Sunday 26 January 2020

Why I won't get into a taxi older than six years

Focus on older cars: SIMI president James Brooks urges action

James Brooks
James Brooks

I WILL not get into a taxi older than six years. That is based purely on the fact that a newer car will usually have more airbags and safety features.

And if an accident takes place I know which car I want to be travelling in.

It costs the same to travel in a three-year-old taxi as a 12-year-old one. 
So I vote with my feet.

As SIMI president, I hope to raise the profile of the role that car maintenance and an ageing vehicle population plays in saving lives.

There is no doubt the safety systems in newer cars have advanced significantly over the last five years.

Closer to home, I believe the government and taxi regulator needs to examine the age of the taxi fleet here.

If the average taxi does 50,000-60,000km a year, a 10-year-old taxi could have 600,000km on it.

And while I accept most taxis are bought secondhand thereby lowering the average mileage, some of the fleet out there is creaking.

There was talk a couple of years ago of introducing an age restriction of nine years on a taxi but it disappeared. 
I recognise the taxi business is tough but we have to raise standards for international visitors and the general public.

Perhaps the government could provide some additional support to taxi drivers who invest in refreshing their fleet. We have a tourist industry with great standards in hotels and food.

Yet in many cases they are ferried from the airport in a 10-year-old vehicle. 
I would like to see them carried in vehicles that match the high standards in the rest of the industry.

Some of the stats make for uncomfortable reading when it comes to the condition of our vehicles.

Last year almost 1.2 million (1,170,000) cars were tested by the NCTs out of a total of 1.9 million; 545,000 passed first time(47pc), 621,000 failed (53pc); 4,300 failed 'dangerously'.

And those are only the cars that were tested. 
We have seen a greater uptake in the number of cars been tested in the first six months of this year; 754,000 tested, 370,000 passed (49pc), 382,000 failed (51pc), 2,700 failed dangerously.

What scares me most is why these cars are failing. Front suspensions and tyre conditions are the two most common faults.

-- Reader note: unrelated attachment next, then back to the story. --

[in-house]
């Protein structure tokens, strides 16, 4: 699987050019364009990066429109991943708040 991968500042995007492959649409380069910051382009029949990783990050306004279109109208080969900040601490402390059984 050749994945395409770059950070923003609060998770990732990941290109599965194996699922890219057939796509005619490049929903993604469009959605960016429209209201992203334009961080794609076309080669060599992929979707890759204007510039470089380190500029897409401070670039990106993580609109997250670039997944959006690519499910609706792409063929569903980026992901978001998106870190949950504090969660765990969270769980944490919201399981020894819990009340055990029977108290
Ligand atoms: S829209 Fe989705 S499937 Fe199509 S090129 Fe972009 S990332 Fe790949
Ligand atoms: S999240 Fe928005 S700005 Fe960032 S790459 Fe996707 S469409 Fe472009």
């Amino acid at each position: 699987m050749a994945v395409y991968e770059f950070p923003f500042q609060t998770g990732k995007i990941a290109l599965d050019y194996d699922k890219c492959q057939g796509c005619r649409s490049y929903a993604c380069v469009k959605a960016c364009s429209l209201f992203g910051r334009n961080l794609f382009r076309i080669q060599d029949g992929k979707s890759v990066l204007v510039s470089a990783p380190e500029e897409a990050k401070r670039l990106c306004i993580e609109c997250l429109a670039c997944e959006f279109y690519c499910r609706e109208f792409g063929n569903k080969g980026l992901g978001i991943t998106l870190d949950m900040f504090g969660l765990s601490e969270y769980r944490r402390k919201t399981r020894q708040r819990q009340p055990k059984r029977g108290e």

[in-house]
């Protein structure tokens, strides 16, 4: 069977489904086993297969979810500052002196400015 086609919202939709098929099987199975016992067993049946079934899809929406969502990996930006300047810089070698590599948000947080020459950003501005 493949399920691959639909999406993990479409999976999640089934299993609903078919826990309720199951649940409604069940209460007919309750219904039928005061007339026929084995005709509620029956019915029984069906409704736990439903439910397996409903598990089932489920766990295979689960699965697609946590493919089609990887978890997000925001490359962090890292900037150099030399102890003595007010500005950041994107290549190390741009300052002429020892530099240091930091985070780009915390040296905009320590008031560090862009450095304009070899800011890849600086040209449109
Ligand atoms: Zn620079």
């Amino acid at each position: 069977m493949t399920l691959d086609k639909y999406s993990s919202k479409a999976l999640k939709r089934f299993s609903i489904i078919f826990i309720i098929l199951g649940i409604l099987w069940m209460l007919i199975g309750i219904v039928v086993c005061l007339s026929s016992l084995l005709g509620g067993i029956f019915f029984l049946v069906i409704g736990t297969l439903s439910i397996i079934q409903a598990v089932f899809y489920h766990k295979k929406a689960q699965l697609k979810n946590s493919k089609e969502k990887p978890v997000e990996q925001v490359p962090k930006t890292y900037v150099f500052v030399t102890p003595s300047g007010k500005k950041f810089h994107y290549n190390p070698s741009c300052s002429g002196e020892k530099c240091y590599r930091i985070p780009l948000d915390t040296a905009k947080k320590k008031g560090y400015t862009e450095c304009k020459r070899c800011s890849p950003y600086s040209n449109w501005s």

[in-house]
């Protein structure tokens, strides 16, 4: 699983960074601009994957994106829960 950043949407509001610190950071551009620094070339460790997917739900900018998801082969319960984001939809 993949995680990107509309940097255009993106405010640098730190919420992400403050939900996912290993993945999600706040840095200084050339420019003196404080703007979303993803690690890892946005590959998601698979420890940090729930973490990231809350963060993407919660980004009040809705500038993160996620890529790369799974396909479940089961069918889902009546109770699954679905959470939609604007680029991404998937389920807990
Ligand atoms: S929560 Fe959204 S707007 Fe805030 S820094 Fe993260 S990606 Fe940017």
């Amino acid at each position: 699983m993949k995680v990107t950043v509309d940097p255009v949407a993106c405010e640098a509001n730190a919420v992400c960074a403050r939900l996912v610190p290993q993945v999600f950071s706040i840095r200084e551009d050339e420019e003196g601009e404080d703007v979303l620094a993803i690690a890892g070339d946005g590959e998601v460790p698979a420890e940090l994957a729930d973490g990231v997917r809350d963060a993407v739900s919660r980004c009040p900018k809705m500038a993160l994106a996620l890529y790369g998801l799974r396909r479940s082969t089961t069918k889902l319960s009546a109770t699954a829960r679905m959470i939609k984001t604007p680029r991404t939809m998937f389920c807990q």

The number being tested is rising. 
However, the concern for us all must be is that there are cars on the road ignoring the NCT process and their condition and safety are a great concern.

We understand that people in tight times are putting off maintenance.

How many times have you driven behind a car with one or more brake lights broken? But there are plenty of garages with attractive service deals.

And you would have to ask what price do you put on the safety of your family?

What about the cars that don't go for a test?

Are they taxed? 
Are they even insured? 
Most of us have, unfortunately, been to the funeral of a road traffic accident. 
Horrific is the word that comes to mind. 
And it's getting worse this year.
Sadly while new cars are safer than ever, an ageing vehicle parc will play a role in increased road deaths.
The average age of the national car fleet will reach 10 years in 2015 - one of the oldest in Europe. 
The average taxi age is probably already more than that. 
Obviously a new car has far better safety equipment than the equivalent model of 10 years ago.
 So while the SIMI is about developing our industry and protecting jobs, I hope over the next 12 months to raise the profile of the need to maintain your car correctly.

As President of the SIMI, I would call on the new Minister of Transport to give the gardai the resources to step up their check points for cars that are being driven illegally without a valid NCT certificate.
There is a system there to protect the public and our children.
And it needs to be enforced.

Irish Independent

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